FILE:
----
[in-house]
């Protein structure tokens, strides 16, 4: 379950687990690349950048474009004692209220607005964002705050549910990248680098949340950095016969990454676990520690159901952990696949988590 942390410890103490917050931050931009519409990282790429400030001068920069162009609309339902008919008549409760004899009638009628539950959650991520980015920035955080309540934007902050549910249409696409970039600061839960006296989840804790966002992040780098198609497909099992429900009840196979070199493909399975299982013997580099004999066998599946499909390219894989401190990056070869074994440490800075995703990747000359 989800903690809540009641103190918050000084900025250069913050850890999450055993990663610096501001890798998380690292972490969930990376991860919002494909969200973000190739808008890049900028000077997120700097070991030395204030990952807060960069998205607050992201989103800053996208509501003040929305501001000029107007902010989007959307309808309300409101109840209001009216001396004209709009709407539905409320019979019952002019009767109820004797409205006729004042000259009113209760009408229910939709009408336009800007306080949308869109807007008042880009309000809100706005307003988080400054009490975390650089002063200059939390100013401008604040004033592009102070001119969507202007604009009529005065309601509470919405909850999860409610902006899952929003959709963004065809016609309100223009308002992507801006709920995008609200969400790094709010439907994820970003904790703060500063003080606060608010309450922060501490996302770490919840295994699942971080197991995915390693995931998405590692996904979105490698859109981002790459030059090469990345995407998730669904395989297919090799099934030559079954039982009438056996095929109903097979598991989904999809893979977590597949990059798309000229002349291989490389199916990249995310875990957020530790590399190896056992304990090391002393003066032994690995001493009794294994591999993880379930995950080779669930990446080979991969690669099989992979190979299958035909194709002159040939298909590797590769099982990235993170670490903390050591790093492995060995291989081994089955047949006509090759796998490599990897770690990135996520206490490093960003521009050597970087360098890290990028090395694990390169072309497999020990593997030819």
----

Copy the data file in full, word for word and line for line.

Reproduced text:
[in-house]
């Protein structure tokens, strides 16, 4: 379950687990690349950048474009004692209220607005964002705050549910990248680098949340950095016969990454676990520690159901952990696949988590 942390410890103490917050931050931009519409990282790429400030001068920069162009609309339902008919008549409760004899009638009628539950959650991520980015920035955080309540934007902050549910249409696409970039600061839960006296989840804790966002992040780098198609497909099992429900009840196979070199493909399975299982013997580099004999066998599946499909390219894989401190990056070869074994440490800075995703990747000359 989800903690809540009641103190918050000084900025250069913050850890999450055993990663610096501001890798998380690292972490969930990376991860919002494909969200973000190739808008890049900028000077997120700097070991030395204030990952807060960069998205607050992201989103800053996208509501003040929305501001000029107007902010989007959307309808309300409101109840209001009216001396004209709009709407539905409320019979019952002019009767109820004797409205006729004042000259009113209760009408229910939709009408336009800007306080949308869109807007008042880009309000809100706005307003988080400054009490975390650089002063200059939390100013401008604040004033592009102070001119969507202007604009009529005065309601509470919405909850999860409610902006899952929003959709963004065809016609309100223009308002992507801006709920995008609200969400790094709010439907994820970003904790703060500063003080606060608010309450922060501490996302770490919840295994699942971080197991995915390693995931998405590692996904979105490698859109981002790459030059090469990345995407998730669904395989297919090799099934030559079954039982009438056996095929109903097979598991989904999809893979977590597949990059798309000229002349291989490389199916990249995310875990957020530790590399190896056992304990090391002393003066032994690995001493009794294994591999993880379930995950080779669930990446080979991969690669099989992979190979299958035909194709002159040939298909590797590769099982990235993170670490903390050591790093492995060995291989081994089955047949006509090759796998490599990897770690990135996520206490490093960003521009050597970087360098890290990028090395694990390169072309497999020990593997030819």